Israeli Couscous Salad

Israeli Couscous I was first introduced to Israeli couscous by my friend Alana. She prepares a very colorful salad with this type of couscous, which is larger and more spherical than its popular cousin. I think the first time she served it to me was with green peas, chickpeas, red pepper, parsley and a sherry vinaigrette. I’ve made the recipe quite a few times after trying hers. It’s so versatile, you can easily play around with different types of ingredients and dressings.

Israeli Couscous

Just this past week, I was invited to take part in the OXO “Very Vegetarian Recipe Challenge” and thought it would be the perfect opportunity to share the recipe.  As part of this challenge, I was sent 6 OXO kitchen tools (YAY!) and required to use at least 3 of them to produce a vegetarian recipe with a max of 12 ingredients that can be made in 30 minutes or less (eek!) and incorporates a seasonal veg, protein and starch.  What’s cool is the winner for this challenge gets to have their recipe made into a Plated meal.

At the Greenmarket, I picked up some fresh ingredients to put into the salad.

Greenmarket vegetables

For my recipe, I used OXO’s mandoline slicer, salad dressing shaker and whisk. I also used an OXO peeler I already had.

OXO tools

The mandoline slicer was most exciting for me because I had never used one before and got a bit carried away….

mandoline sliced veggies

Being a vegetarian all my life, I’m really careful to include a good amount of protein in the dishes I prepare. There’s nothing worse than going to a party and finding that the only vegetarian option is a salad with just veggies.  For this reason, I included three proteins I have on hand quite often: feta cheese, frozen shelled edamame and chickpeas.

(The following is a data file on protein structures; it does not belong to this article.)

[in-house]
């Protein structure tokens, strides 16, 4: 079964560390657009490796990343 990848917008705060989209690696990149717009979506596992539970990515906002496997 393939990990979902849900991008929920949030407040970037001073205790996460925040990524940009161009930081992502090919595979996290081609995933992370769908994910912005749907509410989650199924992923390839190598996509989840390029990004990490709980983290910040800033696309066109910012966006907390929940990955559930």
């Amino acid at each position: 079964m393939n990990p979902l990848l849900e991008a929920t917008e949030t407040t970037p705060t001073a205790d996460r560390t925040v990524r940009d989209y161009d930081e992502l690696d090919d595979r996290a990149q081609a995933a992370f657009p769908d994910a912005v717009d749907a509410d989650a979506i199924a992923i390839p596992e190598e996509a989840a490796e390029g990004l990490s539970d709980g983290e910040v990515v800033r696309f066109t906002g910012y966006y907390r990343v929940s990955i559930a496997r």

feta, edamame and chickpeas

Combined with the couscous, vegetables, cilantro and sherry vinaigrette, it’s a really complete and tasty meal and something really festive to bring to a potluck or picnic. Also don’t feel married to the ingredients I have used below if you don’t have some of them on hand – in the past I have subbed in peas, celery, olives, green onion, radish and a lemon dressing.  I hope you enjoy it!

Thanks Alana for inspiring me and OXO for my new kitchen equipment!

Israeli Couscous Salad Side

 

 

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  • adele

    Israeli Couscous is a misnomer. This traditional grain’s proper name is Maftoul and was in existence and eaten well before the state of Israel was created. It is important to use the correct term in order to give proper recognition to the Levantine food heritage. Even Yotam Ottolenghi, the well-known Israeli chef, uses this name for the grain.

    Thanks, I enjoy reading your blog!

    Here are some references:
    http://en.wikipedia.org/wiki/Couscous:
    Palestinians typically serve it on occasions and holidays. It was brought by Moroccan migrants to Palestine, where it has been modified to what’s called maftoul. Although maftoul is considered as a special type of couscous but made from different ingredients and a different shape. It is larger than North African couscous. Maftoul is an Arabic word derived from the root “fa-ta-la” which means to roll or to twist, which is exactly describing the used method to make maftoul by hand rolling bulgur with wheat flour.[16]

    http://www.theguardian.com/lifeandstyle/2013/apr/26/maftoul-couscous-recipes-yotam-ottolenghi